How Competitions and Awards Influence Purchasing Decisions

Despite the mixed evidence on the impact of awards on consumer perception, competitions and awards have the potential to influence purchasing decisions. 

Brands that win awards may see increased sales, particularly in the short term. Winning an award can also provide a competitive advantage, as it can help a brand to stand out in a crowded market. When we asked a whiskey group if medals help you make a decision, 70% said no, or they did not pay attention. As a buyer for years, our CEO Justin Koury ignored medals (especially neckers with scores on them) like the plague. Some buyers at retail chains will only touch a product with high scores or medals, but that is rare. The end-user (the consumer) often ignores the medals or tasting notes provided in favor of other purchasing reasons. These reasons will be discussed in future articles.  

However, the impact of awards on purchasing decisions may be limited by other factors such as price and availability. Consumers may be willing to pay more for a product that has won an award, but only if the price is reasonable and the product is readily available. There is also an X factor, which is determined by the consumer who perceives value in the award or not. If a product is too expensive or difficult to find, consumers may opt for a cheaper alternative, even if it has yet to win any awards. 

The Role of Competitions and Awards in Building Brand Reputation

One of the most significant benefits of winning awards in spirits and wine competitions is its impact on brand reputation. Winning an award can help establish a brand as a leader in the industry and provide a sense of legitimacy and credibility to the brand. This can be particularly valuable for smaller brands looking to establish themselves in a crowded market. The marketing aspect of the award can help with brand building; often, competitions provide tasting notes, stickers, or medals you can purchase to showcase your wins.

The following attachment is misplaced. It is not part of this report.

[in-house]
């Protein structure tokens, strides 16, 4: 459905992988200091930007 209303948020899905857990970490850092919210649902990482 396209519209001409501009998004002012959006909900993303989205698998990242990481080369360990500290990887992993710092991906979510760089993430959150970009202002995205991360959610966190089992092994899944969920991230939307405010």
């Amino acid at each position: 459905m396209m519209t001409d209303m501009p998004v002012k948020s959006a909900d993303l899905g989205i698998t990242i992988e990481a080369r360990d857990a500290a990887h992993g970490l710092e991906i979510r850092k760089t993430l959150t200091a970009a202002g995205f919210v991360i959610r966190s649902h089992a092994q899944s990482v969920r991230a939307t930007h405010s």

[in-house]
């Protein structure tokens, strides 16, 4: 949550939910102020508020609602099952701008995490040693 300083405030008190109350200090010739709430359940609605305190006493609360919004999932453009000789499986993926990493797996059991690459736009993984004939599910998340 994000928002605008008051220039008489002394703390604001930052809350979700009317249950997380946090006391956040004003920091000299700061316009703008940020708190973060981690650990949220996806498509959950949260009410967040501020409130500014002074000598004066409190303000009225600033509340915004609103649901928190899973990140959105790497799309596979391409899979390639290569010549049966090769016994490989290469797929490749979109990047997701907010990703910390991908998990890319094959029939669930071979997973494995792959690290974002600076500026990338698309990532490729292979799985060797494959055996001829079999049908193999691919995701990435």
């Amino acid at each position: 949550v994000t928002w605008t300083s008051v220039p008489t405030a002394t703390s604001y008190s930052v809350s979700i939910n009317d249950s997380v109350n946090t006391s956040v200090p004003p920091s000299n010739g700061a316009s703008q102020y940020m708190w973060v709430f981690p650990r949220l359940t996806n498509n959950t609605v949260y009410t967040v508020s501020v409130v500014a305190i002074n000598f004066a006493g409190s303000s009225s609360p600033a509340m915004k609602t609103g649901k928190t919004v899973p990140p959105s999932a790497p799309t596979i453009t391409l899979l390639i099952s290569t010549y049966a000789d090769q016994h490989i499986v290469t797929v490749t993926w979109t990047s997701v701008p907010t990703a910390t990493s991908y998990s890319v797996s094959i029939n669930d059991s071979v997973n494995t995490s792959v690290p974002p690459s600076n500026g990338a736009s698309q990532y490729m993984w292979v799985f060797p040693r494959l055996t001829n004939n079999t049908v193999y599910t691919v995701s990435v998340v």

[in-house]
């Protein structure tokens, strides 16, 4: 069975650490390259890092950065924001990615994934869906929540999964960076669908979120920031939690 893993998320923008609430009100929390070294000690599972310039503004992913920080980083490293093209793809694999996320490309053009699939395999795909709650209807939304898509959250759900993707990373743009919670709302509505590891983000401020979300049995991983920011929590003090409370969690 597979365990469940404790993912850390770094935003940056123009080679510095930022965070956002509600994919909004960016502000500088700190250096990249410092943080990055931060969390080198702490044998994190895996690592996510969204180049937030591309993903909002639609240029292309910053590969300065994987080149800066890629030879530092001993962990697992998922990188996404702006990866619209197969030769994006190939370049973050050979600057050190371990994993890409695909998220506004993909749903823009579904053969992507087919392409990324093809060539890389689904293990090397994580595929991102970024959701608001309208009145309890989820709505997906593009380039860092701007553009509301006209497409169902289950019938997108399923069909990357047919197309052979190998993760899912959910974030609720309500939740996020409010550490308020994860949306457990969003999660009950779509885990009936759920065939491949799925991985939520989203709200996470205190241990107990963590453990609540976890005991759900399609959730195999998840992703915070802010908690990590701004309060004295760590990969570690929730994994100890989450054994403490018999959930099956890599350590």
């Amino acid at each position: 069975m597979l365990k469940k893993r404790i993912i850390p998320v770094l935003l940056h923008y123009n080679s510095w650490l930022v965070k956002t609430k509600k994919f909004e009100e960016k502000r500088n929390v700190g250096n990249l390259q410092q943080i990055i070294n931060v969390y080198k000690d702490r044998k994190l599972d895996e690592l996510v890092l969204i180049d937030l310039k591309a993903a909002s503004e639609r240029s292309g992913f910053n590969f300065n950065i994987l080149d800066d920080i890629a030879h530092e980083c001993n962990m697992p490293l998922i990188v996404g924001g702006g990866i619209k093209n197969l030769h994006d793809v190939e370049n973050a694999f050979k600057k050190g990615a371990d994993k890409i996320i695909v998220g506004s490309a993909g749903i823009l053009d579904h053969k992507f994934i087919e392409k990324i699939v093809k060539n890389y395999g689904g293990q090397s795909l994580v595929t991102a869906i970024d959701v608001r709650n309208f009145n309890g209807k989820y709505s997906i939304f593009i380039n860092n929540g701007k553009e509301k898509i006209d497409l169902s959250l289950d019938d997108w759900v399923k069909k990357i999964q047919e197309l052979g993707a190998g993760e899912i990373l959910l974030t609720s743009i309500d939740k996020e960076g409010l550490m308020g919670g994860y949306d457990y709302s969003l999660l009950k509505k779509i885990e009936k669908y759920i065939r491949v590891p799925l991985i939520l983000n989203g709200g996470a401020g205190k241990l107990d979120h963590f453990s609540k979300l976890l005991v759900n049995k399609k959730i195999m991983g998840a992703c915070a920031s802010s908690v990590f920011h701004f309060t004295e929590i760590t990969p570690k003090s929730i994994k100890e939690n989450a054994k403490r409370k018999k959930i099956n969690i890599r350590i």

In addition to building brand reputation, competitions and awards can help establish relationships between brands and industry experts. Winning an award can provide brands with opportunities to connect with judges and other industry professionals, leading to increased exposure and opportunities for collaboration. This is often the case but rarely translates into direct consumer sales. 

Criticisms and Controversies Surrounding Spirit and Wine Competitions

While competitions can be valuable for brands, they are not without its criticisms, faults, and controversies. One of the most significant criticisms is that competition can be expensive to enter, which can be a barrier for smaller brands. Additionally, some critics have argued that competitions are only sometimes objective, as judges may have personal biases or preferences that can influence their evaluations.